In addition to the comparison of mRNA levels in the basal state, our study provided new data regarding in vivo regulation of the expression of the genes involved in fatty acid metabolism in human skeletal muscle. A 3-hour period of hyperinsulinaemia was associated with significant increases in the mRNA levels of FAT/CD36, FABP3, FACL and PPARγ in lean control subjects. All these genes code for proteins implicated in the entry and storage of fatty acids. This was consistent with the metabolic action of insulin, which has consistently been shown to increase uptake of fatty acids, particularly through FAT/CD36 [32], and to stimulate their esterification in vivo and in vitro in muscle [33]. Insulin infusion also induced the mRNA expression of PGC1α in the muscle of lean control subjects. Interestingly, it was recently shown that insulin stimulates mitochondrial oxidative phosphorylation [34] and up-regulates expression of the set of genes coding the enzymes of this pathway [21, 34] in human skeletal muscle in vivo. Changes in PGC1α expression during the hyperinsulinaemic clamp suggest that PGC1α could participate in this coordinated transcriptional action of insulin on this set of genes.

The mRNA expression of AdipoR1, but not of ApidoR2, was significantly induced during the 3 hours of hyperinsulinaemia. Several reports have shown an effect of adiponectin on glucose transport and metabolism [15, 16]. Moreover, overexpression of AdipoR1 in cultured muscle cells increased glucose transport [17]. The induction of AdipoR1 by insulin during the clamp could thus be consistent with a role of this receptor in pathways other than fatty acid oxidation.

Pyruvate dehydrogenase kinase 4 is an important regulator of pyruvate dehydrogenase, the rate-limiting enzyme of pyruvate, and thus glucose oxidation [35]. PDK4 phosphorylates pyruvate dehydrogenase, leading to reduced pyruvate oxidation and enhanced use of fatty acids as energy fuel by the mitochondria [35]. We found a decreased expression of PDK4 during hyperinsulinaemia. This effect was consistent with the stimulation of glucose oxidation observed during the clamp.

The induction of FAT/CD36, FABP3, FACL, PPARγ and PGC1α mRNAs during the hyperinsulinaemic clamp was prevented in the obese Type 2 diabetic patients. A substantial body of data has shown that the regulation of gene expression by insulin is altered in the skeletal muscle of insulin-resistant subjects [19, 36, 37]. In the present study, however, only a small number of subjects (n=6 per group) participated in the investigation of insulin action on gene expression. Differential regulation during the clamp appeared to be significant only for PPARγ and PGC1α mRNAs, strengthening the possible role of a deregulation at the level of the regulation of transcription in Type 2 diabetes [10, 11, 19]. Interestingly, however, the regulation of AdipoR1 and PDK4 expression was not altered in the muscle of diabetic patients. This suggested that different mechanisms of action of insulin on gene expression could occur. Some of these mechanisms could be altered in diabetic patients, whereas others could be independent of the disease. Alternatively, effects on the stability and turn-over of specific mRNAs during the clamp could also contribute to the differential regulation. Finally, it is important to note that several parameters varied during the clamp, and it cannot therefore be ruled out that some effects on gene expression were not directly dependent on insulin action.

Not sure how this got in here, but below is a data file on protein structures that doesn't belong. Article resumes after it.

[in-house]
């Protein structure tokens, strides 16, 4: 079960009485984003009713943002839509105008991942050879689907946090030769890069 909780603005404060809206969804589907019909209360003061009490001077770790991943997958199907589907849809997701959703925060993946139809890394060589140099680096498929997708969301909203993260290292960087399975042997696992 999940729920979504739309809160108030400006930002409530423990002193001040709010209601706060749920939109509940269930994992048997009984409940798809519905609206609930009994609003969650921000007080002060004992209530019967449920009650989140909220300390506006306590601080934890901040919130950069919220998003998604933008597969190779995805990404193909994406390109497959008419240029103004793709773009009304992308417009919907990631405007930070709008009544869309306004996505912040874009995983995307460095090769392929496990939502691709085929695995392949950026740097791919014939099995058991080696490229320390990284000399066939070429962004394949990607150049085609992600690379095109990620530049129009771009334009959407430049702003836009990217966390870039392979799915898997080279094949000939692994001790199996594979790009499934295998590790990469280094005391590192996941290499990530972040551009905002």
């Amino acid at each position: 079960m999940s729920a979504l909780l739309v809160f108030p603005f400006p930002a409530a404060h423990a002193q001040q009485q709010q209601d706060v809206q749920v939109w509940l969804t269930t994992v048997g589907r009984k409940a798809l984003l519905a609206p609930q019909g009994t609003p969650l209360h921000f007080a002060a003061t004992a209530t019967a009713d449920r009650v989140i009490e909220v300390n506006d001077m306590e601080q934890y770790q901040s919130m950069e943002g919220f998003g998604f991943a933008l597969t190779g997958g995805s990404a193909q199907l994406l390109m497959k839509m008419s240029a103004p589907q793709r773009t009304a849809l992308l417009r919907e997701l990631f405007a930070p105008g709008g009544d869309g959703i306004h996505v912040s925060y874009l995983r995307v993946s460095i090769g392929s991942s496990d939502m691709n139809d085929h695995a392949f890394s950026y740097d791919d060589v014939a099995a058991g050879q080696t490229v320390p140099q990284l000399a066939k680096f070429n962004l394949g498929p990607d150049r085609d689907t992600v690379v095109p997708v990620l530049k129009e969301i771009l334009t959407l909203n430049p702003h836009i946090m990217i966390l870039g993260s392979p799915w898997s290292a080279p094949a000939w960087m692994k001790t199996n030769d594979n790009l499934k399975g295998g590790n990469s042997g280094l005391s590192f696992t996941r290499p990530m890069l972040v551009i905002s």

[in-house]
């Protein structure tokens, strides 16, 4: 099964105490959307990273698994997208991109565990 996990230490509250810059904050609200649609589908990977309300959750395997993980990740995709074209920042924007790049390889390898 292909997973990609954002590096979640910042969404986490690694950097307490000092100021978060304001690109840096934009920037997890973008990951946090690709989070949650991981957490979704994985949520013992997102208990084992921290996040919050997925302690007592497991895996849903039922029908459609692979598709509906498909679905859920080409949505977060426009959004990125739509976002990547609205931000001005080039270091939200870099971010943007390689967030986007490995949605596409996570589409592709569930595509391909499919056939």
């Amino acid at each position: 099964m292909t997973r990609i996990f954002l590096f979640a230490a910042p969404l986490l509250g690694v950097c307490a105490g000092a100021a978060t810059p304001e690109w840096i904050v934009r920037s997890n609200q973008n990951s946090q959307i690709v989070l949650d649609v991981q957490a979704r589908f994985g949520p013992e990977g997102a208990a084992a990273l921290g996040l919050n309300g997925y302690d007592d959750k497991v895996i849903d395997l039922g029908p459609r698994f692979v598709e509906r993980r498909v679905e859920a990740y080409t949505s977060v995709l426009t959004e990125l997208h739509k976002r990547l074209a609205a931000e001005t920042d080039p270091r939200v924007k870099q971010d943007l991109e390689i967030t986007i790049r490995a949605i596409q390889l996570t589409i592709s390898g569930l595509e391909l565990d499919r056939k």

In summary, we compared the pattern of mRNA expression of 16 genes coding proteins of fatty acid oxidative metabolism in skeletal muscle of lean control subjects and Type 2 diabetic patients. We found that both adiponectin receptors are expressed in human skeletal muscle and that there is no defect in their mRNA expression levels in Type 2 diabetes. A marked increased in the basal mRNA levels of ACC2 without alteration in CPT1 expression was observed in the muscle of Type 2 diabetic patients, supporting the hypothesis that the malonyl CoA/CPT1 interaction might play a crucial role in the reduction of fatty acid oxidation seen in the muscle of diabetic patients.

Notes

Acknowledgements

This work was supported in part by grants from INSERM, INRA, Institut de Recherche Servier and a research grant from ALFEDIAM-Roche. The authors acknowledge Drs R. Rabasa-Lhoret and P-H. Ducluzeau for performing part of the clamp study presented in this work, and Dr A. Zorzano for providing Mfn2 cDNA. We would also like to thank C. Urbain, J. Peyrat and M. Odeon for excellent technical assistance and Professor J.-P. Riou for keen interest and helpful discussions. Cyrille Debard is the recipient of a doctoral fellowship from the Ministère de l’Enseignement Supérieur et de la Recherche, France.

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Copyright information

© Springer-Verlag 2004

Authors and Affiliations

  • C. Debard
    • 1
  • M. Laville
    • 1
    • 2
  • V. Berbe
    • 1
  • E. Loizon
    • 1
  • C. Guillet
    • 3
  • B. Morio-Liondore
    • 3
  • Y. Boirie
    • 3
  • H. Vidal
    • 1
  1. 1.Unit of Research INSERM U-449/INRA-1235 and Lyon Centre of Research in Human Nutrition, Faculty of Medicine R. LaennecUniversité Claude BernardLyon Cédex 08France
  2. 2.Endocrinology, Diabetology and Nutrition ServiceHôpital E. HerriotLyonFrance
  3. 3.Unit of Protein and Energy MetabolismLaboratory of Human NutritionClermont-FerrandFrance